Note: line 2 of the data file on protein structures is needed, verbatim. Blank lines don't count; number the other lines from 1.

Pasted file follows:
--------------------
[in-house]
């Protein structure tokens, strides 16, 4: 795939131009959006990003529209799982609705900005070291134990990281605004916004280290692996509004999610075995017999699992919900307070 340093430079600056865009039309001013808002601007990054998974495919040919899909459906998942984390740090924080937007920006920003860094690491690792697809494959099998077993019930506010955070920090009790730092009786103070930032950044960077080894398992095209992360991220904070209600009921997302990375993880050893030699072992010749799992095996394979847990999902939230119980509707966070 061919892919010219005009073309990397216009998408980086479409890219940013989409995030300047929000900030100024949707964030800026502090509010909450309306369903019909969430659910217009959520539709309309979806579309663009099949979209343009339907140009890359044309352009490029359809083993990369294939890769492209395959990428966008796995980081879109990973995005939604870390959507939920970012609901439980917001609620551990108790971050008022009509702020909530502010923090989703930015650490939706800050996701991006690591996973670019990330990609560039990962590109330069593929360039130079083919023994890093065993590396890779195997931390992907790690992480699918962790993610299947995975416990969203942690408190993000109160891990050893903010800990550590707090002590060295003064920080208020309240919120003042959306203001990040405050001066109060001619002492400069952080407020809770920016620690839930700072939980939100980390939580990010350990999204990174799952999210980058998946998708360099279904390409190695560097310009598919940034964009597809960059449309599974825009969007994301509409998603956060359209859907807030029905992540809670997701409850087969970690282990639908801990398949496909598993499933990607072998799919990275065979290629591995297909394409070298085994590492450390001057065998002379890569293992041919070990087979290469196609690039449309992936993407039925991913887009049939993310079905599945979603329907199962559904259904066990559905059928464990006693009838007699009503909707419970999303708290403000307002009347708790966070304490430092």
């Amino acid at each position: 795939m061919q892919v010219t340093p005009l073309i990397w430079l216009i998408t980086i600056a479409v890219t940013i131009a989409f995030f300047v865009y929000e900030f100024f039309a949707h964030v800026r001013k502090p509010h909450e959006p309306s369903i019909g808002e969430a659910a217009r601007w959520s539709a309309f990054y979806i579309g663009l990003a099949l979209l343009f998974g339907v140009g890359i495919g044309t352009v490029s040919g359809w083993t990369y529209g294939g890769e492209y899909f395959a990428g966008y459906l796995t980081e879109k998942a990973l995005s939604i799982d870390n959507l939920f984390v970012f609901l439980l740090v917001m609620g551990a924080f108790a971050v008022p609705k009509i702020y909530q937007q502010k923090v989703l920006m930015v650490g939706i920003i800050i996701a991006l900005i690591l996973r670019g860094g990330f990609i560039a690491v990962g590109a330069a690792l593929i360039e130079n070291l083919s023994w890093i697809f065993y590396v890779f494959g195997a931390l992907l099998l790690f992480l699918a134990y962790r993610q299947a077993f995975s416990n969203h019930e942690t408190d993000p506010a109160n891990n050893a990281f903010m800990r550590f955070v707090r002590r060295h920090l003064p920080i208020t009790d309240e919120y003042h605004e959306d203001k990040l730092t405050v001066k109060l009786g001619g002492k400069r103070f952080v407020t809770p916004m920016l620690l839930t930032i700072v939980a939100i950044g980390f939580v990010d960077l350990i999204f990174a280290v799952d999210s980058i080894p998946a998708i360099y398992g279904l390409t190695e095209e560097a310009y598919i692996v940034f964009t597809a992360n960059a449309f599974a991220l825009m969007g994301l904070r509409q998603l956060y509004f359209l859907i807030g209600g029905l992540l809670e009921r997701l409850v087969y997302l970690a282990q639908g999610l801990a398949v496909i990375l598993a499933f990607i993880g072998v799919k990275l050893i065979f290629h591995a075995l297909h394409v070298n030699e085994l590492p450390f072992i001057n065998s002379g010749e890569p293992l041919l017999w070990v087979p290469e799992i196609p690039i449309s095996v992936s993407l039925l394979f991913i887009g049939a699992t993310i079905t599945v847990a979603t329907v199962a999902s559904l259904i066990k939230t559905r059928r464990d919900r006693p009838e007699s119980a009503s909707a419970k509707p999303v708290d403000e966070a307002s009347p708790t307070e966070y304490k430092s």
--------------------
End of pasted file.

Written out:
């Protein structure tokens, strides 16, 4: 795939131009959006990003529209799982609705900005070291134990990281605004916004280290692996509004999610075995017999699992919900307070 340093430079600056865009039309001013808002601007990054998974495919040919899909459906998942984390740090924080937007920006920003860094690491690792697809494959099998077993019930506010955070920090009790730092009786103070930032950044960077080894398992095209992360991220904070209600009921997302990375993880050893030699072992010749799992095996394979847990999902939230119980509707966070 061919892919010219005009073309990397216009998408980086479409890219940013989409995030300047929000900030100024949707964030800026502090509010909450309306369903019909969430659910217009959520539709309309979806579309663009099949979209343009339907140009890359044309352009490029359809083993990369294939890769492209395959990428966008796995980081879109990973995005939604870390959507939920970012609901439980917001609620551990108790971050008022009509702020909530502010923090989703930015650490939706800050996701991006690591996973670019990330990609560039990962590109330069593929360039130079083919023994890093065993590396890779195997931390992907790690992480699918962790993610299947995975416990969203942690408190993000109160891990050893903010800990550590707090002590060295003064920080208020309240919120003042959306203001990040405050001066109060001619002492400069952080407020809770920016620690839930700072939980939100980390939580990010350990999204990174799952999210980058998946998708360099279904390409190695560097310009598919940034964009597809960059449309599974825009969007994301509409998603956060359209859907807030029905992540809670997701409850087969970690282990639908801990398949496909598993499933990607072998799919990275065979290629591995297909394409070298085994590492450390001057065998002379890569293992041919070990087979290469196609690039449309992936993407039925991913887009049939993310079905599945979603329907199962559904259904066990559905059928464990006693009838007699009503909707419970999303708290403000307002009347708790966070304490430092």